New York Times Building Credit: Anthony Quintano, CC BY 2.0

When the New York Times shuttered its storied sports desk in favor of using The Athletic as its de facto sports section, the cynical read was that they were doing so, in part, as a union-busting tactic.

That notion was in the air earlier this week when New York Times CEO and president Meredith Kopit Levien was asked if the company would recognize The Athletic’s union if editors and writers choose to form one.

Axios’ Sara Fischer reported last month that some staffers at The Athletic The Athletic were “in active discussions about forming a union.” The Athletic staffers had previously considered forming a union in the days before the company was sold to the Times, but the financial gains from that sale reportedly quelled talks.

If some of The Athletic’s staffers did indeed form a union, they would be one of many that the Times has to negotiate with. The company reached an agreement with its newsroom union last May, agreed to a new deal with unionized Wirecutter workers last week, and is currently negotiating with its tech workers union.

That brings us to Monday when Levien spoke with Axios at the 2024 Cannes Lions Festival of Creativity. When asked if The Grey Lady would recognize The Athletic’s union if forms, she said that she recognized their right to do so but wouldn’t commit to anything specific.

“The Times works with lots of unions. … We certainly recognize all of our colleagues’ rights. If The Athletic team chooses to form a union to represent themselves they have a right to do that, but I don’t have anything to report there.”

Interestingly, the article includes an editor’s note that implies a previous interpretation of the comments that the New York Times would recognize the union was incorrect.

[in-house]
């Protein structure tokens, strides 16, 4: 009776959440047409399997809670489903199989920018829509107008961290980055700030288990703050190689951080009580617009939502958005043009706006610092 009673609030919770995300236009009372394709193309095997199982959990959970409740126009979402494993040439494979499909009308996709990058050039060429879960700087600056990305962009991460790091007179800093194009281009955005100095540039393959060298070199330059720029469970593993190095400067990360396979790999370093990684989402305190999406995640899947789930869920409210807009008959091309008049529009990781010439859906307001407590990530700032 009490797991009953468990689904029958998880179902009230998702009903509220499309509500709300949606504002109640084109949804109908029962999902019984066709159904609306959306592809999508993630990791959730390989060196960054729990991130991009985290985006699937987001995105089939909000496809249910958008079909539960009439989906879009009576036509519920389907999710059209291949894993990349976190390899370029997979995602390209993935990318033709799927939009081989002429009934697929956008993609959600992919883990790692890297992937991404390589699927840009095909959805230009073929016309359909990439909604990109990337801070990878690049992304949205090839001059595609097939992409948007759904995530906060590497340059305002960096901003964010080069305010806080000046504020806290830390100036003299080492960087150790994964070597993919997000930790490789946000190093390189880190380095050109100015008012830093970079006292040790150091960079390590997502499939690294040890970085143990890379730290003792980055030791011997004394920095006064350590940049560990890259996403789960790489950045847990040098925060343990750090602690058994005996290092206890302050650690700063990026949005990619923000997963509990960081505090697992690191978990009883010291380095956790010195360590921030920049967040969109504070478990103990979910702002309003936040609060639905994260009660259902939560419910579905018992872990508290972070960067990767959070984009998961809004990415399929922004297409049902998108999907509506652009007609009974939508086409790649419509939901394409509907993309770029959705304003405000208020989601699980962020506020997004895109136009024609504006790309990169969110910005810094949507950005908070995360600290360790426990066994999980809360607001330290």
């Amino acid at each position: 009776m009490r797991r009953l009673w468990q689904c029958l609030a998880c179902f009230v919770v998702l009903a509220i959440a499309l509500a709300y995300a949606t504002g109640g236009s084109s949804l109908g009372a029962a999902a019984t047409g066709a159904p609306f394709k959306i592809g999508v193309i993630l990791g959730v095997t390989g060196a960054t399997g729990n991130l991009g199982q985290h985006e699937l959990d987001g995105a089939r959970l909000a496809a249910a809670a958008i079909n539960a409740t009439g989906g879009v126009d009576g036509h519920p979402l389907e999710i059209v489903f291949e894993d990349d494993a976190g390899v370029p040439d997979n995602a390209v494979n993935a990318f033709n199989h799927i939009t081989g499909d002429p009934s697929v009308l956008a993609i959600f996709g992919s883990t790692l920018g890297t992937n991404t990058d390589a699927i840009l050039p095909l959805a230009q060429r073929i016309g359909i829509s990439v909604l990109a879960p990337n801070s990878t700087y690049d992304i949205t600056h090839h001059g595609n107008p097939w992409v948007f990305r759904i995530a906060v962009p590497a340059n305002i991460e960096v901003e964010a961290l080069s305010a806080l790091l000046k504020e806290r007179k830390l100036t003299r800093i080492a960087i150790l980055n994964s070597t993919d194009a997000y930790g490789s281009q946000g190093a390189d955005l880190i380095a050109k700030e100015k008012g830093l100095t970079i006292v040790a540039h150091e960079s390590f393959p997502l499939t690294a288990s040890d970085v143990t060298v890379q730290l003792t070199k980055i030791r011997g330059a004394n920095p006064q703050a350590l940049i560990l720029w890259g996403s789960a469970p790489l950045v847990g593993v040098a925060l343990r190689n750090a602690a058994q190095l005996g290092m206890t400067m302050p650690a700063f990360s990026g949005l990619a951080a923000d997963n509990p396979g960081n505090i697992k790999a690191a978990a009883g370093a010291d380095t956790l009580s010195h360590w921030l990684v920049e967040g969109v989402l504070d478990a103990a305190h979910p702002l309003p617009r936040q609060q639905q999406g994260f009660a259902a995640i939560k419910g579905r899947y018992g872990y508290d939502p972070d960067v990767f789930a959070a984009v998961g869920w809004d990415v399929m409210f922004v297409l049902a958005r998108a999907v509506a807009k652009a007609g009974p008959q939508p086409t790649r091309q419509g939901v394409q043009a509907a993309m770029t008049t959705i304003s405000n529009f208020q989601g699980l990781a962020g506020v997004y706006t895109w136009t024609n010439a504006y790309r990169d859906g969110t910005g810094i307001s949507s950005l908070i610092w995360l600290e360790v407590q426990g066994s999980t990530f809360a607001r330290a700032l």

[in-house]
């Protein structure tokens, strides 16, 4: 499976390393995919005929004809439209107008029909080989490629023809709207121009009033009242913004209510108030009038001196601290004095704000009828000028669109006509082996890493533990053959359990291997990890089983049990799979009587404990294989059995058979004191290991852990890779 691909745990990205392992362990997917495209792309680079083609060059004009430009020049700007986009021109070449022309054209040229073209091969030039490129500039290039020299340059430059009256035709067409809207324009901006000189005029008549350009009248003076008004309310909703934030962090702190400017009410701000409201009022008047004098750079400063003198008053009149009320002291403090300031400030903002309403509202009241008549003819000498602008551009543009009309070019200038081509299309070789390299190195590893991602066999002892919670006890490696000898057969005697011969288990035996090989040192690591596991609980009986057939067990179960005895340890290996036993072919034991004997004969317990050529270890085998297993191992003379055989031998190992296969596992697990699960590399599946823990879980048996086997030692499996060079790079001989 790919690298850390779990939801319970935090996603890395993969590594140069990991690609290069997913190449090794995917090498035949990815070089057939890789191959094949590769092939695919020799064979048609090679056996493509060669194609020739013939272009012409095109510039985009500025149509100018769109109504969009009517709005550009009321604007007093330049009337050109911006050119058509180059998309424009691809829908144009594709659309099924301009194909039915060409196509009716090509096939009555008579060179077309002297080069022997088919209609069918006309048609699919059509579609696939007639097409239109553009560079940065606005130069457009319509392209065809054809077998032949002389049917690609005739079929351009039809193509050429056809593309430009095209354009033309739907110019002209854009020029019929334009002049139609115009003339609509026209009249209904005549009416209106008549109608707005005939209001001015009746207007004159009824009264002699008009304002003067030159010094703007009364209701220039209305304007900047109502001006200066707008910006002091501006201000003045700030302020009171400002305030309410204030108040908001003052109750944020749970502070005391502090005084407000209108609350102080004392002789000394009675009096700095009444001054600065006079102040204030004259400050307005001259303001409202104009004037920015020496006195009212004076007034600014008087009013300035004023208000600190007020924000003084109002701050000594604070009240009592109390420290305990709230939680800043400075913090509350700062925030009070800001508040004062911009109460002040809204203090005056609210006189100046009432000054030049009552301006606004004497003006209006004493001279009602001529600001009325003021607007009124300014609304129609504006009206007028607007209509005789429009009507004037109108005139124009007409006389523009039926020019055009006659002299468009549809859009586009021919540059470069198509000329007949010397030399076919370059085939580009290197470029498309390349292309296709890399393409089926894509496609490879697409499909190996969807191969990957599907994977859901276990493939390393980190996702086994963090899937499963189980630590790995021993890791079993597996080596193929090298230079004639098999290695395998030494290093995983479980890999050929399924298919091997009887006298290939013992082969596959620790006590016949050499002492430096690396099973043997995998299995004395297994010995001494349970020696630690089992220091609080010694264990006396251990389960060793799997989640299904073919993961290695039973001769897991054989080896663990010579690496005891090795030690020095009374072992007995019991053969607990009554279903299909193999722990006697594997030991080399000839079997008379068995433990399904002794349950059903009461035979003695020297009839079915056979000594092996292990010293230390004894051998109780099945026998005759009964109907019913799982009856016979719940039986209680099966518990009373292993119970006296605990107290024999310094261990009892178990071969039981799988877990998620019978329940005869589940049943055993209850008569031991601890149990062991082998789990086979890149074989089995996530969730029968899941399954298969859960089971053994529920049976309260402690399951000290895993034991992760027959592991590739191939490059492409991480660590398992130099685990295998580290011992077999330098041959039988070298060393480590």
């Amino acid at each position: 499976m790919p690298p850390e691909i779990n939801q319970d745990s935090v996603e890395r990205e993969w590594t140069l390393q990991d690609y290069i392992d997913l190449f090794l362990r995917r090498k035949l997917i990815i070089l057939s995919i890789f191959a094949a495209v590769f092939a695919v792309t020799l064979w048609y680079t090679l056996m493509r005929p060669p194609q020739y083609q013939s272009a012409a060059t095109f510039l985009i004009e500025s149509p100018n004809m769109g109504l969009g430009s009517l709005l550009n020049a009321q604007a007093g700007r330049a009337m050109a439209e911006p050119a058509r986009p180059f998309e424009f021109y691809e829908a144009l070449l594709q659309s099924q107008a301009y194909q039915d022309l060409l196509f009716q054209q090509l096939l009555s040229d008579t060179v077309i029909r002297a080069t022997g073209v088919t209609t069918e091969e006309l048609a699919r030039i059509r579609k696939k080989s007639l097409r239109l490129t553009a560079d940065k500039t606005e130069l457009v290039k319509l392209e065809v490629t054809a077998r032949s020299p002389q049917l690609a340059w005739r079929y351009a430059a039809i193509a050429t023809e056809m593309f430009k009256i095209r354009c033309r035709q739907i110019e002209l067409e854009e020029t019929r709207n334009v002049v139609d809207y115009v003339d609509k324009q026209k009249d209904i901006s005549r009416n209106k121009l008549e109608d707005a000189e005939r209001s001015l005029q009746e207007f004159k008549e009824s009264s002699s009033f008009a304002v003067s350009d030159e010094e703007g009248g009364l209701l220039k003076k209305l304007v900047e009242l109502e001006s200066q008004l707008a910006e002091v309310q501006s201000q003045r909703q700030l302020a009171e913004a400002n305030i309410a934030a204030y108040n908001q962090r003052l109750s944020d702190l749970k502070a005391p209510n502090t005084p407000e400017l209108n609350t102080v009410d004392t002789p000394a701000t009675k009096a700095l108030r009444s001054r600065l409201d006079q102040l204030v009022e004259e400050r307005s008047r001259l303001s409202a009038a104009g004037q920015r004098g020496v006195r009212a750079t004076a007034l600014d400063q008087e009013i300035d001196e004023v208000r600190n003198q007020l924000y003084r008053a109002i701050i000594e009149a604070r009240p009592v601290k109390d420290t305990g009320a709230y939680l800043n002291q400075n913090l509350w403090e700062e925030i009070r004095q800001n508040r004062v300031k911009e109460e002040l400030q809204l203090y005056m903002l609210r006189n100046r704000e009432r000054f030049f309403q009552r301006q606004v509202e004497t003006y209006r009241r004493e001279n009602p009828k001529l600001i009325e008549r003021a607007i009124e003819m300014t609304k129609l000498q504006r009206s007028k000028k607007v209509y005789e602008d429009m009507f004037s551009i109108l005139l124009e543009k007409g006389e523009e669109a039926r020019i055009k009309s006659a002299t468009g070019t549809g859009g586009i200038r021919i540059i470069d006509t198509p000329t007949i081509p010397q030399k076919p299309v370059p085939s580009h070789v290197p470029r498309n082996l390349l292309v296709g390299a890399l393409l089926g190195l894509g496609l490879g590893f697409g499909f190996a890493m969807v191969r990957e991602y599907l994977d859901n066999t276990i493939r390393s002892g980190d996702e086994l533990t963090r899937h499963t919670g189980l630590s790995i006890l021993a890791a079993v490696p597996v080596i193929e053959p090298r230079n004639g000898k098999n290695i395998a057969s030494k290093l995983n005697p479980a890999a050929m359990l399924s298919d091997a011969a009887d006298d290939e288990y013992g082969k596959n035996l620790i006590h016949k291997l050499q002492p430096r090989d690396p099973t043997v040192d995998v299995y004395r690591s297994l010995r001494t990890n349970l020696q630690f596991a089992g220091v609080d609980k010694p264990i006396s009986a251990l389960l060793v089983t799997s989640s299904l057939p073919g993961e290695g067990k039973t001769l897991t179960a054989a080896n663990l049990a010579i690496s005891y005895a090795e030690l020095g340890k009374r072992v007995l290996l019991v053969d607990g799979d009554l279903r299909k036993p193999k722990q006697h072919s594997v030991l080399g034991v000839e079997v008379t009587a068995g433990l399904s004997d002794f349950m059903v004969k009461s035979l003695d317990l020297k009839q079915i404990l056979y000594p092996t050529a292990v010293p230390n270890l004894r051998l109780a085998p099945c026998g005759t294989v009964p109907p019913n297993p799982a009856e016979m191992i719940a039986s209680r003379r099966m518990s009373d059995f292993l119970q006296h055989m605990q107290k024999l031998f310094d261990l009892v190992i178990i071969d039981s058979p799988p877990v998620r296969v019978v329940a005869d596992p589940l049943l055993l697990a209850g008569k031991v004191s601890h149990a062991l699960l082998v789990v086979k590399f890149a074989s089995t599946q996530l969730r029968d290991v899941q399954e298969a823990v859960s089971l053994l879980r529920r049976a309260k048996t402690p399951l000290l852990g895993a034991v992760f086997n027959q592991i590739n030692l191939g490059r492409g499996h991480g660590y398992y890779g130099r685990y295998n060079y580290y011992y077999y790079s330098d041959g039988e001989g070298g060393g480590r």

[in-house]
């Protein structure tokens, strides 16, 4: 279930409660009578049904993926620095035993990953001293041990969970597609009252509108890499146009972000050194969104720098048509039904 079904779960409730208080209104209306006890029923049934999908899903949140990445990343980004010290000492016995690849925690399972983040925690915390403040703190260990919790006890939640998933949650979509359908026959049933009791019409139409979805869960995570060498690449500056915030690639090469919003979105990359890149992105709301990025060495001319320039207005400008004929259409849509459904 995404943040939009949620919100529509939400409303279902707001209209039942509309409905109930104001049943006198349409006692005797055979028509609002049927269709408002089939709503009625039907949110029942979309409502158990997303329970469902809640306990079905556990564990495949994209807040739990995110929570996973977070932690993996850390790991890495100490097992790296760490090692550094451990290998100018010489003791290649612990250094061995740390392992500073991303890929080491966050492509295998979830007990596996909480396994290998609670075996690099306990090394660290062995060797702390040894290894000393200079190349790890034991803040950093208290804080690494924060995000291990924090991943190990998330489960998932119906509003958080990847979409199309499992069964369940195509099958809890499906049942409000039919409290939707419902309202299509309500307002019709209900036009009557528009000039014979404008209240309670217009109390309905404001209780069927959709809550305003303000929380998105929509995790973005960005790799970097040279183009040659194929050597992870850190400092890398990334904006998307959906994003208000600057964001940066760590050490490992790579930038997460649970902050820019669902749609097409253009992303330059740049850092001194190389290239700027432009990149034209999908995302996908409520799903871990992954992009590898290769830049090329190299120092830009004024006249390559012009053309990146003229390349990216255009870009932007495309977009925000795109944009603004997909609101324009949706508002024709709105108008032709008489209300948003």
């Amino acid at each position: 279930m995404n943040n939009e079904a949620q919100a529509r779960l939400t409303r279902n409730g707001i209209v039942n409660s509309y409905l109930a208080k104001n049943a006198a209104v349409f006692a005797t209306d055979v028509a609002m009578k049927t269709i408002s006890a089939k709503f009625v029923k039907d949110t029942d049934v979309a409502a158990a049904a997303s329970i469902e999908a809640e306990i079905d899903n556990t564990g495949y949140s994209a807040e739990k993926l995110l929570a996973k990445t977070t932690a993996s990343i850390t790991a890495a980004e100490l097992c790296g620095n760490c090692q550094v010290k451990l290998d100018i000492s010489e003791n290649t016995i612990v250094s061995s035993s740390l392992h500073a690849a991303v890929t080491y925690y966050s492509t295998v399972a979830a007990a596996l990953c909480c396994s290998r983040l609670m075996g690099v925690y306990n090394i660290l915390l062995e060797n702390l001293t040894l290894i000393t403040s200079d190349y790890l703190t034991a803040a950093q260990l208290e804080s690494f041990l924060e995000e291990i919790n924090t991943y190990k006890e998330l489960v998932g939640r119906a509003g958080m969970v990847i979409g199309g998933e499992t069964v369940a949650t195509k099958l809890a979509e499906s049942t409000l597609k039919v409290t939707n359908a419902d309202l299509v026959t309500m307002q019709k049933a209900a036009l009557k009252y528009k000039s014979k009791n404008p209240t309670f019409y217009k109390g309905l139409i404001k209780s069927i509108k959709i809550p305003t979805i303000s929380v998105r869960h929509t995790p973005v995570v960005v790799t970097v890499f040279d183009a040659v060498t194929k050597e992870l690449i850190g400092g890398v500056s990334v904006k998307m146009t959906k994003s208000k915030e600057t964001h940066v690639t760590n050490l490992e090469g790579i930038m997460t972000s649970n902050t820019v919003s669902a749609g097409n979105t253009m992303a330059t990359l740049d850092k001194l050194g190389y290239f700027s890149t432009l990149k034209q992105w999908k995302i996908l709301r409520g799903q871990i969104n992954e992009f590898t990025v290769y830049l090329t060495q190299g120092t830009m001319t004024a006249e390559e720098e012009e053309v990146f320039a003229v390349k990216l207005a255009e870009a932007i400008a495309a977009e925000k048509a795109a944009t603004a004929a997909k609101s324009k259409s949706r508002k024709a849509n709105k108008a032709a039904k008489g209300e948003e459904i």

“This story has been corrected to say that Levien said she recognizes employee rights to form unions, not that the New York Times would necessarily recognize one formed by employees of The Athletic,” reads the note.

The Times has been very focused on getting The Athletic to profitability. Their most recent quarterly numbers saw ongoing subscriber and revenue growth, though the sports-centric site lost $8.7 million. The company has remained adamant that they expect it to be profitable by 2025 and Levien echoed those sentiments on Monday.

“We’re super happy with everything about The Athletic is doing. It’s doing at least as well as we expected it to do economically,” Levien said. “To be clear, we’re not stopping at breakeven.”


About Sean Keeley

Along with writing for Awful Announcing and The Comeback, Sean is the Editorial Strategy Director for Comeback Media. Previously, he created the Syracuse blog Troy Nunes Is An Absolute Magician and wrote 'How To Grow An Orange: The Right Way to Brainwash Your Child Into Rooting for Syracuse.' He has also written non-Syracuse-related things for SB Nation, Curbed, and other outlets. He currently lives in Seattle where he is complaining about bagels. Send tips/comments/complaints to